Cybersecurity Blog

Credential harvesting emails are hitting the campus hard. Here is how to protect yourself – 02/05/2024

What is credential harvesting?

Credential harvesting is a time honored hacking technique.  Attackers send you an email that looks like a document share or they send an attachment with a document that contains a link. When you click on the link, you are asked to enter your login credentials to view the document. When you do, the attackers takes your credentials and sells them on the dark web or uses them for their own purposes. Either way, you have been compromised.

Credential harvesting red flags

Fortunately, there are some red flags that you can look for:

  • The Fake Document Share – The email says that they are sharing a document with you, but the sending email address does not belong to  a file sharing service like Google, Onedive or Dropbox.  Check for look-a-like domains like and as well as the use of a personal email address.
  • The ChatGPT Composed Email – If the grammar and spelling are correct but the language is odd, then you might be looking at an email created by ChatGPT. For example, the email says there is an attachment but gives you a link instead.
  • The Google Form  Credential Capture – If you access a shared document or click a link and it is a Google Form asking for your login credentials, close the form and report the email. Google Forms are easy for the attackers to set up, they come from the right domain and they don’t trigger anti-malware tools. This makes them an attackers favourite. Google forms are easy to identify, the bottom of the form is labeled.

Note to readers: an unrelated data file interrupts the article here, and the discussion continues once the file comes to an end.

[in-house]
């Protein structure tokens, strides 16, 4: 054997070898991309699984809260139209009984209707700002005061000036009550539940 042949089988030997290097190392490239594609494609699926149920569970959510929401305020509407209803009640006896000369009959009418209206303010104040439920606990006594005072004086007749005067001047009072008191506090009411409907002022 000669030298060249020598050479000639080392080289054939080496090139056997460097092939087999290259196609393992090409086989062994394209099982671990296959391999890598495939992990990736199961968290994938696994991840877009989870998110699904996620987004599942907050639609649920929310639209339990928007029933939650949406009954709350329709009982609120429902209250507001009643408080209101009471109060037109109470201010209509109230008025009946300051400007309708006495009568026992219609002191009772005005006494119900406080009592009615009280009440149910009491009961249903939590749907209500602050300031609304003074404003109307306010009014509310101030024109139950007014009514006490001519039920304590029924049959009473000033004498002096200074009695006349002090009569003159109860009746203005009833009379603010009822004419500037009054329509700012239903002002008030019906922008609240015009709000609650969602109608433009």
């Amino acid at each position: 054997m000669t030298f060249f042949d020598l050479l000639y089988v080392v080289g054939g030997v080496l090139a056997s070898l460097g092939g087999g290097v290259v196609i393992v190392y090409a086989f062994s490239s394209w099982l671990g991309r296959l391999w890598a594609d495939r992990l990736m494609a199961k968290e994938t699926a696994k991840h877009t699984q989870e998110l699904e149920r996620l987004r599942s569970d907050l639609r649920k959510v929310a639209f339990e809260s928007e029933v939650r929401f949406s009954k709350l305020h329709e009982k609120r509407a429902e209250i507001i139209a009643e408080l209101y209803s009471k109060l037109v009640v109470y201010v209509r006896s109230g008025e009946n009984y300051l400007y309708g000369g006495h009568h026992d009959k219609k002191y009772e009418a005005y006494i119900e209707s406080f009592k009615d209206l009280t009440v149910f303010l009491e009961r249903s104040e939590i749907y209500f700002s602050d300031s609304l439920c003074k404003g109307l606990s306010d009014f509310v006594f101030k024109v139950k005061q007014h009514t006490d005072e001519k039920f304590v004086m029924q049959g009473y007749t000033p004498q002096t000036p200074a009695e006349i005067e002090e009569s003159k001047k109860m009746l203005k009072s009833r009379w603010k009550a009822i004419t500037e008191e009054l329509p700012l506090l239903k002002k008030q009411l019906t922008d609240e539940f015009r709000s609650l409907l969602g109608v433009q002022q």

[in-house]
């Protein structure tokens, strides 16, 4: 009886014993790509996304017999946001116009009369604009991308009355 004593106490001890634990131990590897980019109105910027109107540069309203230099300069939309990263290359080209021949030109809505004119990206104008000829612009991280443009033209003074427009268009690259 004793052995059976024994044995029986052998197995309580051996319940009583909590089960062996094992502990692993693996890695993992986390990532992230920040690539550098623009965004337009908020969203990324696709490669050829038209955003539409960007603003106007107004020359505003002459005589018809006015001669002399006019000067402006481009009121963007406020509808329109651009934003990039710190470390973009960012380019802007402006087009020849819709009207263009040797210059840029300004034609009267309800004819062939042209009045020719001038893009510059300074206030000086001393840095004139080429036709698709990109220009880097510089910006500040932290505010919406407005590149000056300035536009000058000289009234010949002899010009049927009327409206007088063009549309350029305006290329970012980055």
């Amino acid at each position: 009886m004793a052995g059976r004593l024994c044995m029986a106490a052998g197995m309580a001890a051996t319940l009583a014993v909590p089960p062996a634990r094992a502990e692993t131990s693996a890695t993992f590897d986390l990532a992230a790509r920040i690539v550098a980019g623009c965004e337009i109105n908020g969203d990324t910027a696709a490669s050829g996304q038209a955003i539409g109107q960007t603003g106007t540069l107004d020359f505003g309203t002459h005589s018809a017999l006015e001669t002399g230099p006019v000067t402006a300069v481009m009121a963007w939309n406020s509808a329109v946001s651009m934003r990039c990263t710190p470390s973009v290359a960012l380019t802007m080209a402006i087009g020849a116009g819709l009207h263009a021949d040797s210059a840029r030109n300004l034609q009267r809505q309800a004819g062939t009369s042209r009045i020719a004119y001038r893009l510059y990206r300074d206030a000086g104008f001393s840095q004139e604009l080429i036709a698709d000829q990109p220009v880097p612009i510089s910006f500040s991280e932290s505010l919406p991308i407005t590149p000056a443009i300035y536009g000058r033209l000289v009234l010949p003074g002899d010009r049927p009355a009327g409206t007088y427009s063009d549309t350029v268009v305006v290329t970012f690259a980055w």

How to protect yourself

While looking for red flags can help, attacks are becoming so sophisticated that sometimes it is hard to find them. However, there are some things that you can do to protect yourself.  If the email comes from someone at MRU and a personal email address has been used, you can send them an email to their MRU email address and verify it’s legitimacy. If the email comes from someone outside of MRU, it is best to call them on the phone and ask if they are trying to share a document with you.

The good news is you don’t have to confirm every document share that comes your way, just the ones that come out of the blue or seem odd. If you do fall prey and enter your credentials, quick action is essential. Email immediately. We will walk you through next steps. Please don’t just change your password and get on with life.

Depending on the type of attack used, a keylogger may have also been installed on your machine. If you contact us, we can properly assess the situation and let you know if your machine needs to be reimaged. Otherwise, you will keep changing your password and they will keep stealing it.

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